US dairy policy drives small farms to "go big or go out" as monopolies get rich (2023)

Two decades of misguided US dairy policies focused on increasing milk production and export markets have hurt family farms and the environment while enriching dairy lobbyists, according to a new study. agribusiness and corporations.

The average American dairy has only turned a profit twice in the past two decades, yet milk production has increased by nearly 40%, according to a Food and Water Watch (FWW) analysis provided exclusively to The Guardian.

More milk has not translated into higher profits for most farmers, or lower prices for US buyers, because production costs have risen while milk prices have remained low, allowing exporters Americans compete in the world market.

In the past 20 years, US dairy exports have grown eight times, more than almost any other product, coinciding with rapid industry-wide consolidation.,according to the FWW report.

The US Dairy Export Council (USDEC) says export growth has helped farms of all sizes, but two-thirds of family-size commercial dairy products are they lost between 1997 and 2017 when factory farms, exporters and a handful of powerful cooperatives dominated the industry. dairy products. Trade association executives earn high salaries while ordinary farms perish.

Dairy monopolies are also bad news for the climate. While cow numbers are holding steady, planet-warming methane emissions from dairy manure have more than doubled since 1990, thanks to the way factory farms handle waste, according to the FWW report.

It warns of a vicious cycle in which economic difficulties due to low and volatile milk prices are driving family farmers "up or out." In other words, the only way for many ordinary farms to survive is to expand their herds and factory operations that increase greenhouse gas emissions and threaten air and water quality, or sell to mega-dairies that do the same. .

The chart shows the decline in profitable years for US dairy farms.

Reducing overproduction is critical as current state and federal dairy policies are driving family farms to extinction while fueling the climate crisis, according to the FWW report.Economic costs of food monopolies: the dirty dairy business.

"The big picture of the economic cost of milk consolidation is that it's a story filled with incredibly orchestrated and devastating loss and hardship for farmers and a deteriorating environmental outlook," said Rebecca Wolf, FWW food policy analyst. "But it hasn't always been this way, and it doesn't have to be this way...we must reject the wrong solutions and instead reform policies to support America's farmers, the environment and the economy."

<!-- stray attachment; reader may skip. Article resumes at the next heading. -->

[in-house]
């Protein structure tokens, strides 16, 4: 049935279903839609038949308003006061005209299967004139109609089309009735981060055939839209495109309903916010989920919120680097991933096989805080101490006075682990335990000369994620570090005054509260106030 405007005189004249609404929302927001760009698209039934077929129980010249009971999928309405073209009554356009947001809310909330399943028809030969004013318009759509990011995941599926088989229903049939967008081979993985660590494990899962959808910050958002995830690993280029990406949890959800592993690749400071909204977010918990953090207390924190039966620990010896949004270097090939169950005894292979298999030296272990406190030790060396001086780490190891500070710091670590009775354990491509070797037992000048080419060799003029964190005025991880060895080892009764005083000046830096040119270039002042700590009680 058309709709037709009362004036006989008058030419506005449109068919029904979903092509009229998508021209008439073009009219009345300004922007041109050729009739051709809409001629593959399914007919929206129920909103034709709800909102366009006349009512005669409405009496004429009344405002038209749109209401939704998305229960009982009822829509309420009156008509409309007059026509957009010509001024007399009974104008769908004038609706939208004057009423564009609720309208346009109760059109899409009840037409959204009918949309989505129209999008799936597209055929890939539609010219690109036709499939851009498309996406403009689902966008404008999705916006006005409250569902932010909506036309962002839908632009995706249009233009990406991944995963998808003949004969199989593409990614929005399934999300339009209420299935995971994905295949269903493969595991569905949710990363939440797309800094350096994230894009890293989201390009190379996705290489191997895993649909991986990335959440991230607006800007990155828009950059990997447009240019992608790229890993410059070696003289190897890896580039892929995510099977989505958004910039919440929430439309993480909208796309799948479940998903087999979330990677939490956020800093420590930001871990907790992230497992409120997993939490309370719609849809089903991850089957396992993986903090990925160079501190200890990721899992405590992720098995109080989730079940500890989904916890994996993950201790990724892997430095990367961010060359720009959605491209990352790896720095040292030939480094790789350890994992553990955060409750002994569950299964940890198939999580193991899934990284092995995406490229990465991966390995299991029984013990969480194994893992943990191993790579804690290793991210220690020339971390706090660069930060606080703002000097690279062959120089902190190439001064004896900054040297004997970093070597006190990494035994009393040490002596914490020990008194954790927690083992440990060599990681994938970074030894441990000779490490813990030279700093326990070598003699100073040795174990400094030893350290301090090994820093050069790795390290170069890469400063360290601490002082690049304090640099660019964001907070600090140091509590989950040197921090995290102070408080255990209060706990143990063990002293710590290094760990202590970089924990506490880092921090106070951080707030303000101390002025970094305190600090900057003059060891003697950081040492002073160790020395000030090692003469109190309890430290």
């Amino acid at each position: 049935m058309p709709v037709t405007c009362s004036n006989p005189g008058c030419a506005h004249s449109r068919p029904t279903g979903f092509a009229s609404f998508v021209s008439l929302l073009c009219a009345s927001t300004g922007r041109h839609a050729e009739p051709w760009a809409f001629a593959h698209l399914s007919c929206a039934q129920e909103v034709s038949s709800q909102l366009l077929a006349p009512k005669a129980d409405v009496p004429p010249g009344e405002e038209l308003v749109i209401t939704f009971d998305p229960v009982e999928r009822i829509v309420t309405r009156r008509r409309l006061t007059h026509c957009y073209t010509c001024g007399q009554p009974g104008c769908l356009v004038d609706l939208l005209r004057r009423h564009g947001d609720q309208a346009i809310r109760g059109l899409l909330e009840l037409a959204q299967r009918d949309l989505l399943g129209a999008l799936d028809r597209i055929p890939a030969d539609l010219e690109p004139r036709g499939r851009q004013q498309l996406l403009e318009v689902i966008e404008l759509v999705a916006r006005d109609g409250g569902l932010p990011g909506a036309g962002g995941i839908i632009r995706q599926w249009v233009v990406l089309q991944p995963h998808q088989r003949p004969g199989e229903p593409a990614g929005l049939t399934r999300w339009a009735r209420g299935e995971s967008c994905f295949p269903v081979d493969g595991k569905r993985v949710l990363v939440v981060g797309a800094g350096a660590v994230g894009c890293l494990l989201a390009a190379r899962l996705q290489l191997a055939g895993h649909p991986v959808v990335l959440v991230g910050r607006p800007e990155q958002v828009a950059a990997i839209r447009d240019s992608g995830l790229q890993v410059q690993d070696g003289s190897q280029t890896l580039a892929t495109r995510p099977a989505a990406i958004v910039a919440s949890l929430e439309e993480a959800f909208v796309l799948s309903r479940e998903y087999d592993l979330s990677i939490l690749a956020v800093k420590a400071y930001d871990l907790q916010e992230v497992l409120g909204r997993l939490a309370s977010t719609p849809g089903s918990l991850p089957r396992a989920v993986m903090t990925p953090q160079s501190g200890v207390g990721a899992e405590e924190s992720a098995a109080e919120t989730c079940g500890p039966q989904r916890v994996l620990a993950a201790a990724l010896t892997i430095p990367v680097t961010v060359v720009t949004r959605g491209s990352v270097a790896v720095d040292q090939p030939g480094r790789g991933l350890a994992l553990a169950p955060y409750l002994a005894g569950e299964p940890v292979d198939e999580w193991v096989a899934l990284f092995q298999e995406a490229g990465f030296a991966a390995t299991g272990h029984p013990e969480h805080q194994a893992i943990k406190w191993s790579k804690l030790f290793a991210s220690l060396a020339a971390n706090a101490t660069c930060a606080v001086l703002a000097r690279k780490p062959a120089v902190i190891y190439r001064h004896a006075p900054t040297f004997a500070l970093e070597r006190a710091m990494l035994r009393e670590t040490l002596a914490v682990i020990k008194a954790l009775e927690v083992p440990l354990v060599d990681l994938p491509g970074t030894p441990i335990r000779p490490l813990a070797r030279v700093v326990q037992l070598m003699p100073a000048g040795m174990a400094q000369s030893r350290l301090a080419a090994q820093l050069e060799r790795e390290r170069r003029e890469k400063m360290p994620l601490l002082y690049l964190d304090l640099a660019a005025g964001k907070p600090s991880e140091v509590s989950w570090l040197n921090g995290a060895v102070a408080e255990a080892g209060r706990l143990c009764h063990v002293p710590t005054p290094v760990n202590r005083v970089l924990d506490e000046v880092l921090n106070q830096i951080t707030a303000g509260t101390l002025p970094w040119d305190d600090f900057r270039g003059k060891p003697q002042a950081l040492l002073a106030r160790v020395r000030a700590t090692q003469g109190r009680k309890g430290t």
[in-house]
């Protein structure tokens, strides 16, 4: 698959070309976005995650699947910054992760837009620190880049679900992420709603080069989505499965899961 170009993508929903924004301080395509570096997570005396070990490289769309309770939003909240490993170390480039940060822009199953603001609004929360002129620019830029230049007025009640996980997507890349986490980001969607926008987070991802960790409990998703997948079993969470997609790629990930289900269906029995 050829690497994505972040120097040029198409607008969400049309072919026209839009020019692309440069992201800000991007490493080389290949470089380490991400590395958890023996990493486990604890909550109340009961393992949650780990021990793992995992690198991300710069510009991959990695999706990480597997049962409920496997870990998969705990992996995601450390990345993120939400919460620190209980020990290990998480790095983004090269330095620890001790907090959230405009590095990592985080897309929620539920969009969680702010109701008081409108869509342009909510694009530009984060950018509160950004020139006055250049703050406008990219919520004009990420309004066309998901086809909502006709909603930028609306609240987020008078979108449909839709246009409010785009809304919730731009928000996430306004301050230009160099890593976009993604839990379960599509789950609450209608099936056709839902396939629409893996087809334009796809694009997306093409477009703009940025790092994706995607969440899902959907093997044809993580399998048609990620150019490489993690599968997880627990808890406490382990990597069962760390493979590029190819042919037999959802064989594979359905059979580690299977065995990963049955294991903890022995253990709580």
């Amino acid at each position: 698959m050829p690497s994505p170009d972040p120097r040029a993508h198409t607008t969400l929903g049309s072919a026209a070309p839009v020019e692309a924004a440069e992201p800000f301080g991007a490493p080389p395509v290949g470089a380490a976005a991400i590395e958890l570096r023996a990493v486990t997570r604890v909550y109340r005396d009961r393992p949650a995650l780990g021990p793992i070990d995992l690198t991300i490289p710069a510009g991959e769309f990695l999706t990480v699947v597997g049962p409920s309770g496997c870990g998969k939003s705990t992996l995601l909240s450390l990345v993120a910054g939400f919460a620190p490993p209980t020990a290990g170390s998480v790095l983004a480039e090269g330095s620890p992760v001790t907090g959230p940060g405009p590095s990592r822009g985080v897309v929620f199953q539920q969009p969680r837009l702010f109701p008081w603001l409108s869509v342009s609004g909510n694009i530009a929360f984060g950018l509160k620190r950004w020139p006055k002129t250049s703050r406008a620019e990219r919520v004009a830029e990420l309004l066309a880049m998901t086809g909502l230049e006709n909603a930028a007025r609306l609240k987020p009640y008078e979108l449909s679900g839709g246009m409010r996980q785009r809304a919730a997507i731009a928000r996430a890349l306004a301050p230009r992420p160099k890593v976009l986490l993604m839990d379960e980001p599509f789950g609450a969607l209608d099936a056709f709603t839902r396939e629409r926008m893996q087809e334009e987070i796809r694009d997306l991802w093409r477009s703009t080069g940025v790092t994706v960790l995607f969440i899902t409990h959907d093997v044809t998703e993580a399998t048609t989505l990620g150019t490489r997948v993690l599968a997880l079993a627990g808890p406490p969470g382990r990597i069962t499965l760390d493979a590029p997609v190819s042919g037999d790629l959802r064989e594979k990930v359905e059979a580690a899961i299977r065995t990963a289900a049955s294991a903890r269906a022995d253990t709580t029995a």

Consolidation in the US dairy industry has been faster than any other agricultural sector except egg and hog production. This is happening both at the farm level (fewer farms, more mega-gray factories) and at the processing level (fewer but more large companies and cooperatives that buy, process and market dairy products).

Nationwide, the total number of US dairy farms fell by more than half between 1997 and 2017, while the average number of cows per farm increased by 139%, according to a USDA data analysis. More than 70% of US milk is produced on farms with at least 500 cows, and the largest dairies have herds of more than 25,000.

Larger farms graze their cattle less and rely instead on purchased feed, the biggest source of greenhouse gases from industrialized agriculture. In addition, industrial agricultural fertilizers store manure in a liquid form, which promotes methane release, unlike farm livestock, whose manure decomposes with minimal emissions.

Bar chart of decreasing number of dairy farms and increasing average number of cows per farm

Methane is a short-lived but potent heat-trapping gas that is importantfor about a thirdthe increase in global temperature since the pre-industrial era, andalmost 45% of heatingtoday. Livestock, through cattle burping, manure management, and fodder cultivation, are responsible for this.almost a thirdof global man-made emissions.

As scientists have warned about the disproportionate role of industrial agriculture in global warming in recent years, agribusinesses, including dairy, have focused on this.industry-driven untested fixes such asCarbon offset markets and feed additives to reduce methane levels in cow burps, instead of addressing the main problem, which is industrial farming of large herds.